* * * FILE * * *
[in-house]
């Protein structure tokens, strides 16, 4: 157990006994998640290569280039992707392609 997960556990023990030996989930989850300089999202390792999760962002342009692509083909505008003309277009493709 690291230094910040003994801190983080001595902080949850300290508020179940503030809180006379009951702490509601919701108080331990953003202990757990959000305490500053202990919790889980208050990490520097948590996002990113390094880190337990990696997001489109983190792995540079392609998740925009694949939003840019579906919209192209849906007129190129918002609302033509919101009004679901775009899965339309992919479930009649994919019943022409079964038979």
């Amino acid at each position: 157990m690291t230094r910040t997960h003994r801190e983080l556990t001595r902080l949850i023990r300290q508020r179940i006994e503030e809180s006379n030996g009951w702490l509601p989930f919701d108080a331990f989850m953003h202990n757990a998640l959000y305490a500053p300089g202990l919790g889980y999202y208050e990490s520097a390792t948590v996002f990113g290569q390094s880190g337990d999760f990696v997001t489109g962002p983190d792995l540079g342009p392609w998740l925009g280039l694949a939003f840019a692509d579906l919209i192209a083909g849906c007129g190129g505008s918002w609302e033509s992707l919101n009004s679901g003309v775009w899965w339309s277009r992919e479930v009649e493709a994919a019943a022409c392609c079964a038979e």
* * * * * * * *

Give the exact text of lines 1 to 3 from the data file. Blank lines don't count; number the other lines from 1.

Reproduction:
[in-house]
């Protein structure tokens, strides 16, 4: 157990006994998640290569280039992707392609 997960556990023990030996989930989850300089999202390792999760962002342009692509083909505008003309277009493709 690291230094910040003994801190983080001595902080949850300290508020179940503030809180006379009951702490509601919701108080331990953003202990757990959000305490500053202990919790889980208050990490520097948590996002990113390094880190337990990696997001489109983190792995540079392609998740925009694949939003840019579906919209192209849906007129190129918002609302033509919101009004679901775009899965339309992919479930009649994919019943022409079964038979």
């Amino acid at each position: 157990m690291t230094r910040t997960h003994r801190e983080l556990t001595r902080l949850i023990r300290q508020r179940i006994e503030e809180s006379n030996g009951w702490l509601p989930f919701d108080a331990f989850m953003h202990n757990a998640l959000y305490a500053p300089g202990l919790g889980y999202y208050e990490s520097a390792t948590v996002f990113g290569q390094s880190g337990d999760f990696v997001t489109g962002p983190d792995l540079g342009p392609w998740l925009g280039l694949a939003f840019a692509d579906l919209i192209a083909g849906c007129g190129g505008s918002w609302e033509s992707l919101n009004s679901g003309v775009w899965w339309s277009r992919e479930v009649e493709a994919a019943a022409c392609c079964a038979e």